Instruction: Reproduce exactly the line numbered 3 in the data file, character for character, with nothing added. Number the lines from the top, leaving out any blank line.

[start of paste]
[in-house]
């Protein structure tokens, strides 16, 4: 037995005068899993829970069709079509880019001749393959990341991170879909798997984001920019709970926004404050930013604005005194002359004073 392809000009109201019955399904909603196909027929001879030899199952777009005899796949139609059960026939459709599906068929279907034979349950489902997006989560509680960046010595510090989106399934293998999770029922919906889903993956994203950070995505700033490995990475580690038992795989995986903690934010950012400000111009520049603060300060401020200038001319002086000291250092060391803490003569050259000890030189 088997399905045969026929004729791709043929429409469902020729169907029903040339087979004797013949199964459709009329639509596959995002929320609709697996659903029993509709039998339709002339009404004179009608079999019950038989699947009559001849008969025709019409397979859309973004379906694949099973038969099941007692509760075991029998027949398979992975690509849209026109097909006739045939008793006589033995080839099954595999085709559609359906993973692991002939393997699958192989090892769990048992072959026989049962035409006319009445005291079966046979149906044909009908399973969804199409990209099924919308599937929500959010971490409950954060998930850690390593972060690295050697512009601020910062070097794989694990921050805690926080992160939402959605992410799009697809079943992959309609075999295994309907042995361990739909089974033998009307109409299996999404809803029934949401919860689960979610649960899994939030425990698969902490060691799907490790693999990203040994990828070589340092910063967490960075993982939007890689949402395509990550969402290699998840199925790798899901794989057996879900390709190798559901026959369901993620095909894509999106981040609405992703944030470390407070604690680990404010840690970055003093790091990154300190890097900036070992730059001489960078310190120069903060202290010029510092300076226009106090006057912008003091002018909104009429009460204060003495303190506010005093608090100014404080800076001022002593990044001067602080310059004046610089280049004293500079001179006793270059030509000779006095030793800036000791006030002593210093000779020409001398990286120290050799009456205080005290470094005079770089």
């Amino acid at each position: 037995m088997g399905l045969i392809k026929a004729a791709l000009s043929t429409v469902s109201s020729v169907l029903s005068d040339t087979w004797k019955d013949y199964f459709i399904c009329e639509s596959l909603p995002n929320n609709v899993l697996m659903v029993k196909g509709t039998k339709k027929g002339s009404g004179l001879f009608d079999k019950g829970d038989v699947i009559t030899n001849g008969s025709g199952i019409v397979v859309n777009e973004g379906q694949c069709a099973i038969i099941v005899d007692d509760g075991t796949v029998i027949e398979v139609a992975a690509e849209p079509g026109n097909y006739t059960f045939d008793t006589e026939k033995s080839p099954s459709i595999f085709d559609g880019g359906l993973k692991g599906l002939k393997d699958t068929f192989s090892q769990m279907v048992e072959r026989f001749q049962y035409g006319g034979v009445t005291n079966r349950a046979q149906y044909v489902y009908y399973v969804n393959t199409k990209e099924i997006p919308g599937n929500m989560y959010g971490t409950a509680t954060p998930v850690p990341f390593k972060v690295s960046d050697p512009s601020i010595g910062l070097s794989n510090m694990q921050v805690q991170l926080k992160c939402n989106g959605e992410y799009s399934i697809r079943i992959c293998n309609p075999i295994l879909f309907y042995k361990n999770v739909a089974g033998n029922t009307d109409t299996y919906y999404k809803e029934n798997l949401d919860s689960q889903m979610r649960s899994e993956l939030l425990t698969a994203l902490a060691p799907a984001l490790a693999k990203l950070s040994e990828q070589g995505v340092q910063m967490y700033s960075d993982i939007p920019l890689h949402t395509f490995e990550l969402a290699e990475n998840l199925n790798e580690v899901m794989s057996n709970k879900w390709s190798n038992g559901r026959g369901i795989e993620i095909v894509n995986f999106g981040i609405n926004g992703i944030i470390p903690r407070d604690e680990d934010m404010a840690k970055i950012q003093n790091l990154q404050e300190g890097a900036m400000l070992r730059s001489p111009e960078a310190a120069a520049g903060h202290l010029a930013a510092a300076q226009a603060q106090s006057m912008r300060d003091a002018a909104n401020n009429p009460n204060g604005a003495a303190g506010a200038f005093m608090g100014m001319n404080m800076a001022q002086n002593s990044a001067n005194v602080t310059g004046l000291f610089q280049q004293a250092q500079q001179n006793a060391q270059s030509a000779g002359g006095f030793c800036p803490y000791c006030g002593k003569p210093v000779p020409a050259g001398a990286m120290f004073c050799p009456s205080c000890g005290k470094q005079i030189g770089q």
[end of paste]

């Amino acid at each position: 037995m088997g399905l045969i392809k026929a004729a791709l000009s043929t429409v469902s109201s020729v169907l029903s005068d040339t087979w004797k019955d013949y199964f459709i399904c009329e639509s596959l909603p995002n929320n609709v899993l697996m659903v029993k196909g509709t039998k339709k027929g002339s009404g004179l001879f009608d079999k019950g829970d038989v699947i009559t030899n001849g008969s025709g199952i019409v397979v859309n777009e973004g379906q694949c069709a099973i038969i099941v005899d007692d509760g075991t796949v029998i027949e398979v139609a992975a690509e849209p079509g026109n097909y006739t059960f045939d008793t006589e026939k033995s080839p099954s459709i595999f085709d559609g880019g359906l993973k692991g599906l002939k393997d699958t068929f192989s090892q769990m279907v048992e072959r026989f001749q049962y035409g006319g034979v009445t005291n079966r349950a046979q149906y044909v489902y009908y399973v969804n393959t199409k990209e099924i997006p919308g599937n929500m989560y959010g971490t409950a509680t954060p998930v850690p990341f390593k972060v690295s960046d050697p512009s601020i010595g910062l070097s794989n510090m694990q921050v805690q991170l926080k992160c939402n989106g959605e992410y799009s399934i697809r079943i992959c293998n309609p075999i295994l879909f309907y042995k361990n999770v739909a089974g033998n029922t009307d109409t299996y919906y999404k809803e029934n798997l949401d919860s689960q889903m979610r649960s899994e993956l939030l425990t698969a994203l902490a060691p799907a984001l490790a693999k990203l950070s040994e990828q070589g995505v340092q910063m967490y700033s960075d993982i939007p920019l890689h949402t395509f490995e990550l969402a290699e990475n998840l199925n790798e580690v899901m794989s057996n709970k879900w390709s190798n038992g559901r026959g369901i795989e993620i095909v894509n995986f999106g981040i609405n926004g992703i944030i470390p903690r407070d604690e680990d934010m404010a840690k970055i950012q003093n790091l990154q404050e300190g890097a900036m400000l070992r730059s001489p111009e960078a310190a120069a520049g903060h202290l010029a930013a510092a300076q226009a603060q106090s006057m912008r300060d003091a002018a909104n401020n009429p009460n204060g604005a003495a303190g506010a200038f005093m608090g100014m001319n404080m800076a001022q002086n002593s990044a001067n005194v602080t310059g004046l000291f610089q280049q004293a250092q500079q001179n006793a060391q270059s030509a000779g002359g006095f030793c800036p803490y000791c006030g002593k003569p210093v000779p020409a050259g001398a990286m120290f004073c050799p009456s205080c000890g005290k470094q005079i030189g770089q």